The dresser is - obviously - much shorter than the cabinet but slightly wider. It'll take some more organizing trying to figure out what to put where but eventually I'd like more "over" storage so I will watch for the top of a china cabinet at the thrift store that could be painted and attached somehow. The dresser should arrive next week and once it's together and in place, I can see what else might be needed especially now that the renovations are winding down and I'm going to have more studio time.  

Do you ever undo projects and make them into something else?

Talk soon - Myrna

Grateful
- a clean house and a play weekend

Wednesday, 24 February 2021

Purple Leather Version II

Last spring, one of my friends showed up at the door with a purple leather coat that she'd just picked up for me at the thrift store. How fun is that - friends who thrift for you. 





One of my favourite bag shapes is the carpet bag or the doctor bag or Mary Poppins bag, whichever term you use. I cut the coat up into smaller pieces, appliqued them all together to create sections big enough for each pattern piece, and then cut out and put together the carpet bag. It looked great from the side and from the top but...






... NOT from the front. From that perspective, it was squishy funny. My goal had been to see if I could make something from the leather but now I also wanted it to look good so I took version one apart the next day and then it sat for almost a year until Sunday when...





... I created Purple Leather Version II. With the earlier version, there hadn't been enough leather to make the handles so I'd used hand painted fabric from my stash. The fabric went well with the leather except, with using it only for the handles, it wasn't as connected as I wanted it to be. With this second version, I added the hand painted fabric to the straps and the flap as well and the piece looks more cohesive.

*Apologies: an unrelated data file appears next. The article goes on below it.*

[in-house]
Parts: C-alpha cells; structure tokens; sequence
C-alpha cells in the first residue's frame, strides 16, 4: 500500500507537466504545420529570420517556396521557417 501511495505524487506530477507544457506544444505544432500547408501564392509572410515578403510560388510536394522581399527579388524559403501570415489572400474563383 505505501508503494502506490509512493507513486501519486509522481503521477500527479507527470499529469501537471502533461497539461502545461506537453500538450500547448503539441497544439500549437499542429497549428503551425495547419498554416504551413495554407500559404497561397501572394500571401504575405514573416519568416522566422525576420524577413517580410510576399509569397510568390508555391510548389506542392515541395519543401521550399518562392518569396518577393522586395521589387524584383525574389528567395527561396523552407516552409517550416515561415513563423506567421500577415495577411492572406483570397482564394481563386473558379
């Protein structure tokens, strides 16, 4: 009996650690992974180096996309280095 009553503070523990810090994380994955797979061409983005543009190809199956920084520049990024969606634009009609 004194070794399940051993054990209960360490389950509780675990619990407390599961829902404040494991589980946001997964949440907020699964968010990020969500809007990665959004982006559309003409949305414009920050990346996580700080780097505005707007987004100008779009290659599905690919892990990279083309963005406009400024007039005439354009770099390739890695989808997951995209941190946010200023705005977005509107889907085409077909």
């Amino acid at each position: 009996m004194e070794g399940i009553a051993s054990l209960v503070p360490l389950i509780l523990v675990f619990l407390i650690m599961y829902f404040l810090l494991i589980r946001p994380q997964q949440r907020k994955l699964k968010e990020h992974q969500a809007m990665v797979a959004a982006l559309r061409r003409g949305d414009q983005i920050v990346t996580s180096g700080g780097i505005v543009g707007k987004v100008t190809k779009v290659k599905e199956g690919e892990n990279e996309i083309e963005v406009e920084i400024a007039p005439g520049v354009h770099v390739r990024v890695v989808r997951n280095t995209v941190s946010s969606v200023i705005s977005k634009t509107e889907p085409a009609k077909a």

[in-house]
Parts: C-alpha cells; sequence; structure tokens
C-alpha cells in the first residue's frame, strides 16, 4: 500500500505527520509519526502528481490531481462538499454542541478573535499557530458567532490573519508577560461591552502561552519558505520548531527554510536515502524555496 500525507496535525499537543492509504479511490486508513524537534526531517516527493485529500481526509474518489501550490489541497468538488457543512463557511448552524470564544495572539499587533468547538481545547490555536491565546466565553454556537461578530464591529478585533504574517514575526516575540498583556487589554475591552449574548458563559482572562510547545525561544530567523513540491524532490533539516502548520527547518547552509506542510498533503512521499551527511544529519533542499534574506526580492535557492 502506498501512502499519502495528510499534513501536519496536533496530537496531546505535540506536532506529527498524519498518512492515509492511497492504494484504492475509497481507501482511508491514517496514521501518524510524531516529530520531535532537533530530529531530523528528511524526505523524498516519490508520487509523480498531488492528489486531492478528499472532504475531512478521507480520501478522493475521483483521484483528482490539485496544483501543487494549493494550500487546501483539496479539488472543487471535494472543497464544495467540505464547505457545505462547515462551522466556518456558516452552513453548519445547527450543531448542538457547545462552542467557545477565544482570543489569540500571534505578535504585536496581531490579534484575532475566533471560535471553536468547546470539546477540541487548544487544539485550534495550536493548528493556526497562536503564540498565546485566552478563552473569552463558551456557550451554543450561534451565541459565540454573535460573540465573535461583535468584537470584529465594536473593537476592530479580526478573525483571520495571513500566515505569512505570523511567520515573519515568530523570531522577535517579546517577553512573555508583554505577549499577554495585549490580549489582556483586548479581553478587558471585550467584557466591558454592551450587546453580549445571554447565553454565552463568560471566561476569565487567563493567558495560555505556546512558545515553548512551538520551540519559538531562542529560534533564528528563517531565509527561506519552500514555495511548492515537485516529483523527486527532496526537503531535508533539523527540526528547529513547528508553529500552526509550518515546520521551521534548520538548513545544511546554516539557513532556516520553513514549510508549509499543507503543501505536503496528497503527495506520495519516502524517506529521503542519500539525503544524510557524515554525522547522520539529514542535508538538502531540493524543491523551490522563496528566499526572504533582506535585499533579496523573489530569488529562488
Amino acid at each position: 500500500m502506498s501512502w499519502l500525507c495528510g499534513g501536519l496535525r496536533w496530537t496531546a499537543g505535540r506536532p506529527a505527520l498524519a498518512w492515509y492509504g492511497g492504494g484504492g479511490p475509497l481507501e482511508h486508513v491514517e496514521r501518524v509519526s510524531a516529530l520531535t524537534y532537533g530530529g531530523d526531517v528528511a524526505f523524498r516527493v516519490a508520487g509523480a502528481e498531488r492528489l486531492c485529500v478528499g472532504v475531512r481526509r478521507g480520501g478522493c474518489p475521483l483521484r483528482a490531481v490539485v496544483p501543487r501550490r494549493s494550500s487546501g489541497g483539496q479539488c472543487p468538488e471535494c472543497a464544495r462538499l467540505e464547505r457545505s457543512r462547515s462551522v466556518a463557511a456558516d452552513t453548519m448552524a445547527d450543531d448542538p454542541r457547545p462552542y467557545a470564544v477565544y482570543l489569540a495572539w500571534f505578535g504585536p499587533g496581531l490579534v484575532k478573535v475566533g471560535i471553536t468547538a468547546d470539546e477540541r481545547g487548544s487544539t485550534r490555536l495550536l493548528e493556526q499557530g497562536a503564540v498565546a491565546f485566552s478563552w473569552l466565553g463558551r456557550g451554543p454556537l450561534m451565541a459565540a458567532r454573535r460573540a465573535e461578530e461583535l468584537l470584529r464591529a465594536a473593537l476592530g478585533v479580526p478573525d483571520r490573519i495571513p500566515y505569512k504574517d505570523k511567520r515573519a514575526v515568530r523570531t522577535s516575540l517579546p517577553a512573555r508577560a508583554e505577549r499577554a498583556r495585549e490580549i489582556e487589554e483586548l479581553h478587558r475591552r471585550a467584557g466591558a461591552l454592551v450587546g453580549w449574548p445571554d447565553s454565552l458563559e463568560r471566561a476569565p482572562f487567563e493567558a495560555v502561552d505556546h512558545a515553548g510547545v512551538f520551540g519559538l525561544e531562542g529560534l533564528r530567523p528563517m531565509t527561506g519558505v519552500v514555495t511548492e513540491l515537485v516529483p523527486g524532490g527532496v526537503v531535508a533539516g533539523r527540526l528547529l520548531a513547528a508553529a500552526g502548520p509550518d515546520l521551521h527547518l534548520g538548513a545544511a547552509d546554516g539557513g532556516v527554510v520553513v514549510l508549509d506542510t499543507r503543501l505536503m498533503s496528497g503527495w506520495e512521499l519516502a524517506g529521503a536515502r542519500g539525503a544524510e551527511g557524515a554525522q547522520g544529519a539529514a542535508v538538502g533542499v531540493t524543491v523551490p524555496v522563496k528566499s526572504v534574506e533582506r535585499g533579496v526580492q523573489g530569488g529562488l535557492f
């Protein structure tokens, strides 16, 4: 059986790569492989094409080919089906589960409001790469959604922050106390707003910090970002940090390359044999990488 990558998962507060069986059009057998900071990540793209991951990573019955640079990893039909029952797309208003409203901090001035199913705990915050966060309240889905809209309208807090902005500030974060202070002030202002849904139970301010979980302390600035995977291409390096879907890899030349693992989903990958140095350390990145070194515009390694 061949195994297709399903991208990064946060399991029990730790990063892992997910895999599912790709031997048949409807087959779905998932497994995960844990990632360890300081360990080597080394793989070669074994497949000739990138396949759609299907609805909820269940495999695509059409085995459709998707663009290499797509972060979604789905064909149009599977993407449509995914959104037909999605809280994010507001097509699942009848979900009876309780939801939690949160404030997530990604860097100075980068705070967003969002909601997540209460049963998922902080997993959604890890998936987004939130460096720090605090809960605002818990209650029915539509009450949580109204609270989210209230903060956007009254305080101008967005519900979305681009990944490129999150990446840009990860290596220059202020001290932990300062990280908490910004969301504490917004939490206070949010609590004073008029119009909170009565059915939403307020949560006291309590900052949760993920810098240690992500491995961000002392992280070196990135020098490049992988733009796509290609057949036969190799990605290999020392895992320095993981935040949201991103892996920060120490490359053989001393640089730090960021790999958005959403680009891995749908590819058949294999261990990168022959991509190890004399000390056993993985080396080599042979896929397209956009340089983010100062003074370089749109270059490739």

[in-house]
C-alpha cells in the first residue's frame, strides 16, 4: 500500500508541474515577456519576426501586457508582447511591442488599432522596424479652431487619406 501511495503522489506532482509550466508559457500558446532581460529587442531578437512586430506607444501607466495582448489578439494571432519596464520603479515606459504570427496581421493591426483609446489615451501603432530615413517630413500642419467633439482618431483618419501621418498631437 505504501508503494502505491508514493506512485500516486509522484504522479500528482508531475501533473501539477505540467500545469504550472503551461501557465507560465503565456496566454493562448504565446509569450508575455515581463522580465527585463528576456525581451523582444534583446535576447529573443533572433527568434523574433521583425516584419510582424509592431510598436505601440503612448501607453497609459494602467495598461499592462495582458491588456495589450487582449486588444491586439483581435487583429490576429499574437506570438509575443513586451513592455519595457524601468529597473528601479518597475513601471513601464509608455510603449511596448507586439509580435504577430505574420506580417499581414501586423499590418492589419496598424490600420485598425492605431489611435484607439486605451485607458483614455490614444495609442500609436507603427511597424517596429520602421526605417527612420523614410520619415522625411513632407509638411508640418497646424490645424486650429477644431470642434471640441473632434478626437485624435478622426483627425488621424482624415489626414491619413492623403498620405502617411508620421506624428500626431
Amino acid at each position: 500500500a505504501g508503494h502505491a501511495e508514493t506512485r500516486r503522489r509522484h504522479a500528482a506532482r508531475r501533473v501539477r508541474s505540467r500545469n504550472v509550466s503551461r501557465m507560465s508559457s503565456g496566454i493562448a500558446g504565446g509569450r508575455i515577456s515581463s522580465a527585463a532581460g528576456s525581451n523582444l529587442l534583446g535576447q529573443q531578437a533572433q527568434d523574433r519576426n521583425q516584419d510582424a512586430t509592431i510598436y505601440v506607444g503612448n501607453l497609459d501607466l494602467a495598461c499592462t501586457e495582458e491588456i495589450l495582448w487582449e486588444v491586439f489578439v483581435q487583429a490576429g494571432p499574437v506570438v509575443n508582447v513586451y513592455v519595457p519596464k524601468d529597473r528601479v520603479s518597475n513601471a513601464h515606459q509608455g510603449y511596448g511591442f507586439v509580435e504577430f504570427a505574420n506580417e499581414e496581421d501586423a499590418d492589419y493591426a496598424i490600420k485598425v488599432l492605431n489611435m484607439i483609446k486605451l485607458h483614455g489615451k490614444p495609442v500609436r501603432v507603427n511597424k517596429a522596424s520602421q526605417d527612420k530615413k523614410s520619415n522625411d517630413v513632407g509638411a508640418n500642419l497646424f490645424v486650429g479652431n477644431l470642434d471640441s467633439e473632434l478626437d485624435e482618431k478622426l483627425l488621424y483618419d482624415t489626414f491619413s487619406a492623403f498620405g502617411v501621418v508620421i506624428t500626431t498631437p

Without the casing, I needed a different way to secure the drop in lining and used denim binding. This could have created the same issue the earlier version had with the handles so I also used the denim as part of the straps and flap to keep it connected.  






Because the lining was the obvious next step but not the literal one, I wrote myself a note before leaving the studio on Sunday otherwise I probably would have forgotten one or both of the feet and the flap and I wanted to avoid reverse stitching. 





Tandy Leather typically has a really good sale around the American Thanksgiving... which is in November... while ours in Canada is in October. I was watching for it to buy a hand press for snaps, rivets, and eyelets. I really enjoy making handbags, plan to make more, and want to learn how to sew them better. Quality hardware is part of that goal. With the sale, I was able to get the pro model. It came just after I moved into my new house but I only opened the box on Monday. I was so excited to use it only...






... I didn't have the die set needed for the snaps I had purchased. Thankfully, Tandy was having another sale. I got an email yesterday saying the set had been shipped so hopefully I can add a snap to the flap some time soon. I had debated whether to add snaps to the sides but after pinning them together and looking from the front, I decided the wider tote was a better look. I have another bag in progress that requires snaps so I'll be able to use the press for that one as well. YES YES. I want to play with my new toy!

Yesterday, I spent eight hours painting baseboards and trim on the upper floor of my house. Everything is done except for the studio since I'd stored "stuff" in there to make the other rooms less full. I am stiff from crawling around on the floor and popping up and down the ladder but today I am painting the wood shelves that were added in three closets. I am determined to have these two tasks done before the end of the month and to start painting the interior doors next. My to do list is getting shorter. Shelves, doors, garage, kitchen. What makes me laugh is they are short words for big tasks. And even so, I'd like to have it all done by the end of next month.